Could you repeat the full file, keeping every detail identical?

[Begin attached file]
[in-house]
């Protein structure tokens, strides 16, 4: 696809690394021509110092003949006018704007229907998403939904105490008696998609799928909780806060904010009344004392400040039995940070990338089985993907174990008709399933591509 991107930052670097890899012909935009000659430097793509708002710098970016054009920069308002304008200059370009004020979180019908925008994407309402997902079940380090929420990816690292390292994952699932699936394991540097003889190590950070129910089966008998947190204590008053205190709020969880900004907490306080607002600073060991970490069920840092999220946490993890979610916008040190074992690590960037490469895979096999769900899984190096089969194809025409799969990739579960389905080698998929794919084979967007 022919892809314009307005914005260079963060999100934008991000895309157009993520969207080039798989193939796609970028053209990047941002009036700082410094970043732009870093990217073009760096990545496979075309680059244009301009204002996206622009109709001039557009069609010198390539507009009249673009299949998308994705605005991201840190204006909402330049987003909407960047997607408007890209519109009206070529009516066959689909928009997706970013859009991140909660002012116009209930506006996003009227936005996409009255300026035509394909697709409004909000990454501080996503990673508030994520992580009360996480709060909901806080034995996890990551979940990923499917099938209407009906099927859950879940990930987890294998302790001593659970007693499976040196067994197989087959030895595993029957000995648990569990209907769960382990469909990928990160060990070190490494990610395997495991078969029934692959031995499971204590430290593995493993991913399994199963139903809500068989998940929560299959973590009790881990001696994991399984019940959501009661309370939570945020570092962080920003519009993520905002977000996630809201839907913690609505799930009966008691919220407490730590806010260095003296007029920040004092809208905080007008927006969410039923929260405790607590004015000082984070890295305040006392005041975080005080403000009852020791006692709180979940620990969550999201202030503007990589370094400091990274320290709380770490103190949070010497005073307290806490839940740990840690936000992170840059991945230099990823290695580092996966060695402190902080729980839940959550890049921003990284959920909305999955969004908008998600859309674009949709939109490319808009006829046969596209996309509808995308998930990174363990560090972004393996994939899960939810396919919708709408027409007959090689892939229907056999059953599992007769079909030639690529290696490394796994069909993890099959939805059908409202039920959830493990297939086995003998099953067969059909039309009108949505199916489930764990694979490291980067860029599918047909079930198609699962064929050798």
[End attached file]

[in-house]
């Protein structure tokens, strides 16, 4: 696809690394021509110092003949006018704007229907998403939904105490008696998609799928909780806060904010009344004392400040039995940070990338089985993907174990008709399933591509 991107930052670097890899012909935009000659430097793509708002710098970016054009920069308002304008200059370009004020979180019908925008994407309402997902079940380090929420990816690292390292994952699932699936394991540097003889190590950070129910089966008998947190204590008053205190709020969880900004907490306080607002600073060991970490069920840092999220946490993890979610916008040190074992690590960037490469895979096999769900899984190096089969194809025409799969990739579960389905080698998929794919084979967007 022919892809314009307005914005260079963060999100934008991000895309157009993520969207080039798989193939796609970028053209990047941002009036700082410094970043732009870093990217073009760096990545496979075309680059244009301009204002996206622009109709001039557009069609010198390539507009009249673009299949998308994705605005991201840190204006909402330049987003909407960047997607408007890209519109009206070529009516066959689909928009997706970013859009991140909660002012116009209930506006996003009227936005996409009255300026035509394909697709409004909000990454501080996503990673508030994520992580009360996480709060909901806080034995996890990551979940990923499917099938209407009906099927859950879940990930987890294998302790001593659970007693499976040196067994197989087959030895595993029957000995648990569990209907769960382990469909990928990160060990070190490494990610395997495991078969029934692959031995499971204590430290593995493993991913399994199963139903809500068989998940929560299959973590009790881990001696994991399984019940959501009661309370939570945020570092962080920003519009993520905002977000996630809201839907913690609505799930009966008691919220407490730590806010260095003296007029920040004092809208905080007008927006969410039923929260405790607590004015000082984070890295305040006392005041975080005080403000009852020791006692709180979940620990969550999201202030503007990589370094400091990274320290709380770490103190949070010497005073307290806490839940740990840690936000992170840059991945230099990823290695580092996966060695402190902080729980839940959550890049921003990284959920909305999955969004908008998600859309674009949709939109490319808009006829046969596209996309509808995308998930990174363990560090972004393996994939899960939810396919919708709408027409007959090689892939229907056999059953599992007769079909030639690529290696490394796994069909993890099959939805059908409202039920959830493990297939086995003998099953067969059909039309009108949505199916489930764990694979490291980067860029599918047909079930198609699962064929050798």